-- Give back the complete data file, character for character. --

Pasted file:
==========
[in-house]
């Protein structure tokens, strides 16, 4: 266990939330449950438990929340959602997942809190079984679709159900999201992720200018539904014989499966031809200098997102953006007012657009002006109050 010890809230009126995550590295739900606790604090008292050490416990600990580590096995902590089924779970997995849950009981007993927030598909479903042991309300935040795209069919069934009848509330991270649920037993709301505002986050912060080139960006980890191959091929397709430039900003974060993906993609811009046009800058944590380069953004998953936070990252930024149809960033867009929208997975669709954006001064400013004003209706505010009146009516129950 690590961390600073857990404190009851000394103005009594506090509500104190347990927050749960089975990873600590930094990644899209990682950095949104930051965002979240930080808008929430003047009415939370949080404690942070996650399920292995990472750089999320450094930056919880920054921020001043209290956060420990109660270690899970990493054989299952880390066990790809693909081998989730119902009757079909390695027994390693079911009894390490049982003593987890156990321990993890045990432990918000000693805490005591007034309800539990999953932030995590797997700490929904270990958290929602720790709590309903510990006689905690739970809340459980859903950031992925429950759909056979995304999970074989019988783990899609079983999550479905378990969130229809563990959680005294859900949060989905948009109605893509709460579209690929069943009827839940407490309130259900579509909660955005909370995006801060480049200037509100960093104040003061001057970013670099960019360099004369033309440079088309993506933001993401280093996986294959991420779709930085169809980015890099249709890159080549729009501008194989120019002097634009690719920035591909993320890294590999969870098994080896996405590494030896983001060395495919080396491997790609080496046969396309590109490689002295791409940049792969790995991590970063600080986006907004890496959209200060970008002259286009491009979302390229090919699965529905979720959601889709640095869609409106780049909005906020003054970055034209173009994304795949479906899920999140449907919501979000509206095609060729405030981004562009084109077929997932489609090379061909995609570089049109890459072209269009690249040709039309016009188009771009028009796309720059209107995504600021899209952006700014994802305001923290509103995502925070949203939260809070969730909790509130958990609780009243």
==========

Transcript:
[in-house]
């Protein structure tokens, strides 16, 4: 266990939330449950438990929340959602997942809190079984679709159900999201992720200018539904014989499966031809200098997102953006007012657009002006109050 010890809230009126995550590295739900606790604090008292050490416990600990580590096995902590089924779970997995849950009981007993927030598909479903042991309300935040795209069919069934009848509330991270649920037993709301505002986050912060080139960006980890191959091929397709430039900003974060993906993609811009046009800058944590380069953004998953936070990252930024149809960033867009929208997975669709954006001064400013004003209706505010009146009516129950 690590961390600073857990404190009851000394103005009594506090509500104190347990927050749960089975990873600590930094990644899209990682950095949104930051965002979240930080808008929430003047009415939370949080404690942070996650399920292995990472750089999320450094930056919880920054921020001043209290956060420990109660270690899970990493054989299952880390066990790809693909081998989730119902009757079909390695027994390693079911009894390490049982003593987890156990321990993890045990432990918000000693805490005591007034309800539990999953932030995590797997700490929904270990958290929602720790709590309903510990006689905690739970809340459980859903950031992925429950759909056979995304999970074989019988783990899609079983999550479905378990969130229809563990959680005294859900949060989905948009109605893509709460579209690929069943009827839940407490309130259900579509909660955005909370995006801060480049200037509100960093104040003061001057970013670099960019360099004369033309440079088309993506933001993401280093996986294959991420779709930085169809980015890099249709890159080549729009501008194989120019002097634009690719920035591909993320890294590999969870098994080896996405590494030896983001060395495919080396491997790609080496046969396309590109490689002295791409940049792969790995991590970063600080986006907004890496959209200060970008002259286009491009979302390229090919699965529905979720959601889709640095869609409106780049909005906020003054970055034209173009994304795949479906899920999140449907919501979000509206095609060729405030981004562009084109077929997932489609090379061909995609570089049109890459072209269009690249040709039309016009188009771009028009796309720059209107995504600021899209952006700014994802305001923290509103995502925070949203939260809070969730909790509130958990609780009243």